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SDB:AMD graphics troubleshooting

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AMD portal edit

AMD Hardware

Drivers

  • Open source:
AMDGPU
Radeon
  • Proprietary:
AMDGPU-PRO
AMD fglrx


Version: 11.2+This applies to openSUSE starting from 11.2.

An older version of this page can still be found at Archive:SDB:ATI_troubleshooting


FGLRX edit

Enable FGLRX

If you have a Radeon HD 2000 series or higher, your performance will most likely benefit from running the proprietary fglrx driver. If, after rebooting, fglrx doesn't seem to be enabled, try running the aticonfig tool manually.

aticonfig --initial

In case your display manager does not start, so while booting you only get the terminal mode logon prompt, this most likely is caused by a failure to start the X-server. So you logon as root and look at the end of /var/log/Xorg.o.log.

In case you see:

(WW) fglrx: No matching Device section for instance (BusID PCI:0@5:0:0) found
(EE) No devices detected.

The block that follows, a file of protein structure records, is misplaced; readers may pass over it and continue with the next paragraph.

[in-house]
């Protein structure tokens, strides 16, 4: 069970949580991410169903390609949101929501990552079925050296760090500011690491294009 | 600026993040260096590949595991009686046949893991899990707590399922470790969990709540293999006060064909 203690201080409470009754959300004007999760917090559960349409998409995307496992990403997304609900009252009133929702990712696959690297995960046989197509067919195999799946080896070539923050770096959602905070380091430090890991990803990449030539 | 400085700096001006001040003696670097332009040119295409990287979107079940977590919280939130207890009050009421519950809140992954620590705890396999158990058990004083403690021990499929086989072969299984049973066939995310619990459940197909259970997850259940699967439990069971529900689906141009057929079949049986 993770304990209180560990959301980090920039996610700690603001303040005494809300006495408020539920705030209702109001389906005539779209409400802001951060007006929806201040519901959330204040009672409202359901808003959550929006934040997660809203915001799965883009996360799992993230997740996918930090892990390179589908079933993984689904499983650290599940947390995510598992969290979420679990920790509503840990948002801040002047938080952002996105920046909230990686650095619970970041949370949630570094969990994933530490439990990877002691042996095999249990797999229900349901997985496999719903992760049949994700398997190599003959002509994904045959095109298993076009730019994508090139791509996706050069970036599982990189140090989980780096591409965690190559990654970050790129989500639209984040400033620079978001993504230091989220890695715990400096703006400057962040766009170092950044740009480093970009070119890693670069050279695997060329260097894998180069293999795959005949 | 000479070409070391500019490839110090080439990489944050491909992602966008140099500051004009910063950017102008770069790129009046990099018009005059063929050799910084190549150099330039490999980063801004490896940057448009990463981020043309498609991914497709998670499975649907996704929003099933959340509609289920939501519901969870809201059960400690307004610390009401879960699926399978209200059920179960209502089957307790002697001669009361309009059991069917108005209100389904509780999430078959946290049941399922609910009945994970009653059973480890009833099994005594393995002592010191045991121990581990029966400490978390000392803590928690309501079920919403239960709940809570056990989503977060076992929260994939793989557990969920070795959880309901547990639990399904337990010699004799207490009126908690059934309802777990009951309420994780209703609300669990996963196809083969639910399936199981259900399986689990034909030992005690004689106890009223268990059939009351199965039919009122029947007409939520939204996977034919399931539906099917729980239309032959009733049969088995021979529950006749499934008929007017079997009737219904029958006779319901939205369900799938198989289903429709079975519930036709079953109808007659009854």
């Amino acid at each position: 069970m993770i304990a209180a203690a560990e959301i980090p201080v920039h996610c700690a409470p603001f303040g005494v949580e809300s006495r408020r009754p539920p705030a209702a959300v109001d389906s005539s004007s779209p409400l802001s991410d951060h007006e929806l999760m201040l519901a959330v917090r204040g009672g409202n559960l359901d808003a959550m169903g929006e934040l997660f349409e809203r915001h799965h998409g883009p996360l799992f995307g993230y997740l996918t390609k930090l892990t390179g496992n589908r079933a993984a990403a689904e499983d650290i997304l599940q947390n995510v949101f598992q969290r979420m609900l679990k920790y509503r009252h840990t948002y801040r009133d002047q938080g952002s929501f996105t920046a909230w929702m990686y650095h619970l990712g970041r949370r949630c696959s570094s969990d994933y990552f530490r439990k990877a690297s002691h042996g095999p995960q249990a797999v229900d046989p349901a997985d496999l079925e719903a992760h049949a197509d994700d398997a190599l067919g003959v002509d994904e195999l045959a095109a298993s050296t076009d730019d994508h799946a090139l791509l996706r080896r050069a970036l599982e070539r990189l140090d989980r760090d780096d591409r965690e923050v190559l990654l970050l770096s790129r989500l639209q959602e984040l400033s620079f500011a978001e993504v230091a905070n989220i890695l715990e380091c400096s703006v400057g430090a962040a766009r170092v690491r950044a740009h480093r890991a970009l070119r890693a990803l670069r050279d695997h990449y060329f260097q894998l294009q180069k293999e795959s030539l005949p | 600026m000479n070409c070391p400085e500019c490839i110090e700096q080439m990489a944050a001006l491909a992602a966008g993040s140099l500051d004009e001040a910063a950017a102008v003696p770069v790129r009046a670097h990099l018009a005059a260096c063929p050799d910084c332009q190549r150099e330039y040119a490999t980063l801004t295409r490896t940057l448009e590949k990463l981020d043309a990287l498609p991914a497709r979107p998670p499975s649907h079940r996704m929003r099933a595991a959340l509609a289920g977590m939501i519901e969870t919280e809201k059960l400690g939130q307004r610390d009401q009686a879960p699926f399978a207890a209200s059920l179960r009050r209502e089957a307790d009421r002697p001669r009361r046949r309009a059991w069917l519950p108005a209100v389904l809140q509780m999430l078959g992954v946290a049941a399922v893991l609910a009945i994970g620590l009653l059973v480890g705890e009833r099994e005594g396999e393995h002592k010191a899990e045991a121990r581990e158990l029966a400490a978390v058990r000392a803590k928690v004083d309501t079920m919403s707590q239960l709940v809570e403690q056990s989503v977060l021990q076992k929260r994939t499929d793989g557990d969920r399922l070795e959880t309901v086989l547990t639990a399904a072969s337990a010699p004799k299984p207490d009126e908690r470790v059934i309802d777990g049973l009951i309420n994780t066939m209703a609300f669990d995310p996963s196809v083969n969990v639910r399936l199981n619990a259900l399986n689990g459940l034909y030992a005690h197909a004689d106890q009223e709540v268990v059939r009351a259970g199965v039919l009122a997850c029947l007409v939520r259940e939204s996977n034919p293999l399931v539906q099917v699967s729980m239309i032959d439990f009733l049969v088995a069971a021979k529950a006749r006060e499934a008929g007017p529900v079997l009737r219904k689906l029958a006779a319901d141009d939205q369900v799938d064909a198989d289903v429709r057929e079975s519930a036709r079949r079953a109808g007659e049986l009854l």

there is something wrong in the file /etc/X11/xorg.conf There should be only one section ServerLayout, Monitor, Device and Screen. If there are more equal sections, pick one and delete the other(s). Especially the Device section requires attention and pick the one that corresponds with the device that you see using the command

# lspci

If the output is:

05:00.0 VGA compatible controller: ATI Technologies Inc RV770 [Radeon HD 4850]

the corresponding line in the Device section should be:

      BusID       "PCI:5:0:0"

Disable FGLRX

If, after having installed FGLRX, you find that X is unable to start. This procedure describes the process of re-enabling the open source radeon driver.

Blacklist

One of the first things fglrx does to ensure that radeon doesn't interfere with it is it blacklists the radeon module so that the kernel doesn't load it while booting.

# rm /etc/modprobe.d/fglrx.conf

or

# rm /etc/modprobe.d/50-fglrx.conf

X11 Configuration

When fglrx is installed, aticonfig creates xorg.conf containing configuration details for running fglrx. The default configuration files are in /etc/X11/xorg.conf.d/, so it's ok, in this case, to completely remove xorg.conf.

# rm /etc/X11/xorg.conf

Load radeon

The next thing you'll want to do is to load the radeon module. Modprobe makes this easy:

# modprobe radeon

Restart X

Restarting X is relatively simple: [Ctrl]-[Alt]-[Backspace]+[Backspace]

Mesa edit

Mesa is the open source implementation of OpenGL

Update Mesa

Updating Mesa may improve performance, especially on older versions of openSUSE.

Add Repository

Replace "11.4" with your version of openSUSE.

Perform Update

# zypper dup --repo X11:Xorg